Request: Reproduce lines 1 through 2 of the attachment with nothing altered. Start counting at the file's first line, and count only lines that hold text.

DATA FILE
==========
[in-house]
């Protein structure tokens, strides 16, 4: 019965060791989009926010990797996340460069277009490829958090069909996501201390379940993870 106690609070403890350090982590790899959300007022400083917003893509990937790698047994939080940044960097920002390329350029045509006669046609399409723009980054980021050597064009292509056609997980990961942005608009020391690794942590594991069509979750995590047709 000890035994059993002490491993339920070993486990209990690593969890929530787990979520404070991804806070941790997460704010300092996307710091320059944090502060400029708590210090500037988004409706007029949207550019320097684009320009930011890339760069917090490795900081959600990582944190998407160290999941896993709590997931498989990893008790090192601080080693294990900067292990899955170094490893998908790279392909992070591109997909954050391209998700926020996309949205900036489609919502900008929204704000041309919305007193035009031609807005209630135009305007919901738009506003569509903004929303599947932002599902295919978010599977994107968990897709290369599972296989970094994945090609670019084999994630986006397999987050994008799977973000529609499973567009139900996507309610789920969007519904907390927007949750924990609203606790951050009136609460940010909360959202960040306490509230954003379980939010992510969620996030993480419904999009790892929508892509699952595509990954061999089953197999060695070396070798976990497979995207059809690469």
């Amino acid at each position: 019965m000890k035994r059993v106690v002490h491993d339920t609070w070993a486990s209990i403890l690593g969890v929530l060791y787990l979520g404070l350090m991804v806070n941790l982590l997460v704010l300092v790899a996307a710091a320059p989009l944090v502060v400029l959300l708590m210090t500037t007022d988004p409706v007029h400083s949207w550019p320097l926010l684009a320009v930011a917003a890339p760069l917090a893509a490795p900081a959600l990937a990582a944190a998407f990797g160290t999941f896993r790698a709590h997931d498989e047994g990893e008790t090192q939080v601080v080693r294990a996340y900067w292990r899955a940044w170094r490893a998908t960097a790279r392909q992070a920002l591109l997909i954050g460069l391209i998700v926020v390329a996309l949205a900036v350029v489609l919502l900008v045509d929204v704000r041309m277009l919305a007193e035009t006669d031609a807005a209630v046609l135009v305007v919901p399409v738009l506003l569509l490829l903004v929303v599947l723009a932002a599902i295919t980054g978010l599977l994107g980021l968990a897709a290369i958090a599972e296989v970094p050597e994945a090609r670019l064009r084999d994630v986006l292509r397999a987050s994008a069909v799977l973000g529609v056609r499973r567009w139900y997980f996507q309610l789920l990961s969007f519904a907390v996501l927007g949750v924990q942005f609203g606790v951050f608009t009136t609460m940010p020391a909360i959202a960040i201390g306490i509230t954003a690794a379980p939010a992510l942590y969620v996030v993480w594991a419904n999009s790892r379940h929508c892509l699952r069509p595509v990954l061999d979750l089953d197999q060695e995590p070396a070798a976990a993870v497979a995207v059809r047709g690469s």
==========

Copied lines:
[in-house]
């Protein structure tokens, strides 16, 4: 019965060791989009926010990797996340460069277009490829958090069909996501201390379940993870 106690609070403890350090982590790899959300007022400083917003893509990937790698047994939080940044960097920002390329350029045509006669046609399409723009980054980021050597064009292509056609997980990961942005608009020391690794942590594991069509979750995590047709 000890035994059993002490491993339920070993486990209990690593969890929530787990979520404070991804806070941790997460704010300092996307710091320059944090502060400029708590210090500037988004409706007029949207550019320097684009320009930011890339760069917090490795900081959600990582944190998407160290999941896993709590997931498989990893008790090192601080080693294990900067292990899955170094490893998908790279392909992070591109997909954050391209998700926020996309949205900036489609919502900008929204704000041309919305007193035009031609807005209630135009305007919901738009506003569509903004929303599947932002599902295919978010599977994107968990897709290369599972296989970094994945090609670019084999994630986006397999987050994008799977973000529609499973567009139900996507309610789920969007519904907390927007949750924990609203606790951050009136609460940010909360959202960040306490509230954003379980939010992510969620996030993480419904999009790892929508892509699952595509990954061999089953197999060695070396070798976990497979995207059809690469």